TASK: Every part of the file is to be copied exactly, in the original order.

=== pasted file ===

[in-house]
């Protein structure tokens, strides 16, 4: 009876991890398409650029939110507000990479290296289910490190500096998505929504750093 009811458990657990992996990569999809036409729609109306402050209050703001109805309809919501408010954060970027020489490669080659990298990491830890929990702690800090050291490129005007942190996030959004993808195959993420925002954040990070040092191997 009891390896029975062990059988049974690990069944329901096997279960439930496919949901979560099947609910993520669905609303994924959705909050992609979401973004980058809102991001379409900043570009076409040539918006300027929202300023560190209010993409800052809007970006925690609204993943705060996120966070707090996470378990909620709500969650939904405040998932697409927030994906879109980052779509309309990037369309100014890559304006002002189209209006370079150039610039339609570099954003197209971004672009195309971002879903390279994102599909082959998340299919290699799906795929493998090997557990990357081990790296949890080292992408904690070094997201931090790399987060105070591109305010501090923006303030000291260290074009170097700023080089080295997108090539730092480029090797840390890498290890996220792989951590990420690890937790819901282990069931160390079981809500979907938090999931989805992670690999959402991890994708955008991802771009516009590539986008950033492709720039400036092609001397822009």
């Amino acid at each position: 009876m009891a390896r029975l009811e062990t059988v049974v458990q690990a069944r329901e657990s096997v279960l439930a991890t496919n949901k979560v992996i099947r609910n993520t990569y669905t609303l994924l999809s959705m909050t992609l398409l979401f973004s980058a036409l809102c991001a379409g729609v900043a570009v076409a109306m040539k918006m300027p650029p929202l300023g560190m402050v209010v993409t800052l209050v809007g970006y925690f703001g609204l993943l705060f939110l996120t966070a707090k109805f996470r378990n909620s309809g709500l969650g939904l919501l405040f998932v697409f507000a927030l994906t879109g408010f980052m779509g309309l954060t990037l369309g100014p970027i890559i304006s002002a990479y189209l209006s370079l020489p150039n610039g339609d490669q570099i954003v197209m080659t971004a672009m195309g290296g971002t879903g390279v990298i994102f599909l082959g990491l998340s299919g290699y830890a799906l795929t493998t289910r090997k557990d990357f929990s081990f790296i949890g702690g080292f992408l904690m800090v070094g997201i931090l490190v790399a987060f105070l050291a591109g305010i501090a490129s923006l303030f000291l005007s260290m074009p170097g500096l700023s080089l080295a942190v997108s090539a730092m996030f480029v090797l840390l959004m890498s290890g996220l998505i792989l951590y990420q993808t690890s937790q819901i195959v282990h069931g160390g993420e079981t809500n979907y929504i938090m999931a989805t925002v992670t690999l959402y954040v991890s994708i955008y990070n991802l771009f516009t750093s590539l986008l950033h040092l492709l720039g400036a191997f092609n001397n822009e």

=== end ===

[in-house]
């Protein structure tokens, strides 16, 4: 009876991890398409650029939110507000990479290296289910490190500096998505929504750093 009811458990657990992996990569999809036409729609109306402050209050703001109805309809919501408010954060970027020489490669080659990298990491830890929990702690800090050291490129005007942190996030959004993808195959993420925002954040990070040092191997 009891390896029975062990059988049974690990069944329901096997279960439930496919949901979560099947609910993520669905609303994924959705909050992609979401973004980058809102991001379409900043570009076409040539918006300027929202300023560190209010993409800052809007970006925690609204993943705060996120966070707090996470378990909620709500969650939904405040998932697409927030994906879109980052779509309309990037369309100014890559304006002002189209209006370079150039610039339609570099954003197209971004672009195309971002879903390279994102599909082959998340299919290699799906795929493998090997557990990357081990790296949890080292992408904690070094997201931090790399987060105070591109305010501090923006303030000291260290074009170097700023080089080295997108090539730092480029090797840390890498290890996220792989951590990420690890937790819901282990069931160390079981809500979907938090999931989805992670690999959402991890994708955008991802771009516009590539986008950033492709720039400036092609001397822009």
């Amino acid at each position: 009876m009891a390896r029975l009811e062990t059988v049974v458990q690990a069944r329901e657990s096997v279960l439930a991890t496919n949901k979560v992996i099947r609910n993520t990569y669905t609303l994924l999809s959705m909050t992609l398409l979401f973004s980058a036409l809102c991001a379409g729609v900043a570009v076409a109306m040539k918006m300027p650029p929202l300023g560190m402050v209010v993409t800052l209050v809007g970006y925690f703001g609204l993943l705060f939110l996120t966070a707090k109805f996470r378990n909620s309809g709500l969650g939904l919501l405040f998932v697409f507000a927030l994906t879109g408010f980052m779509g309309l954060t990037l369309g100014p970027i890559i304006s002002a990479y189209l209006s370079l020489p150039n610039g339609d490669q570099i954003v197209m080659t971004a672009m195309g290296g971002t879903g390279v990298i994102f599909l082959g990491l998340s299919g290699y830890a799906l795929t493998t289910r090997k557990d990357f929990s081990f790296i949890g702690g080292f992408l904690m800090v070094g997201i931090l490190v790399a987060f105070l050291a591109g305010i501090a490129s923006l303030f000291l005007s260290m074009p170097g500096l700023s080089l080295a942190v997108s090539a730092m996030f480029v090797l840390l959004m890498s290890g996220l998505i792989l951590y990420q993808t690890s937790q819901i195959v282990h069931g160390g993420e079981t809500n979907y929504i938090m999931a989805t925002v992670t690999l959402y954040v991890s994708i955008y990070n991802l771009f516009t750093s590539l986008l950033h040092l492709l720039g400036a191997f092609n001397n822009e």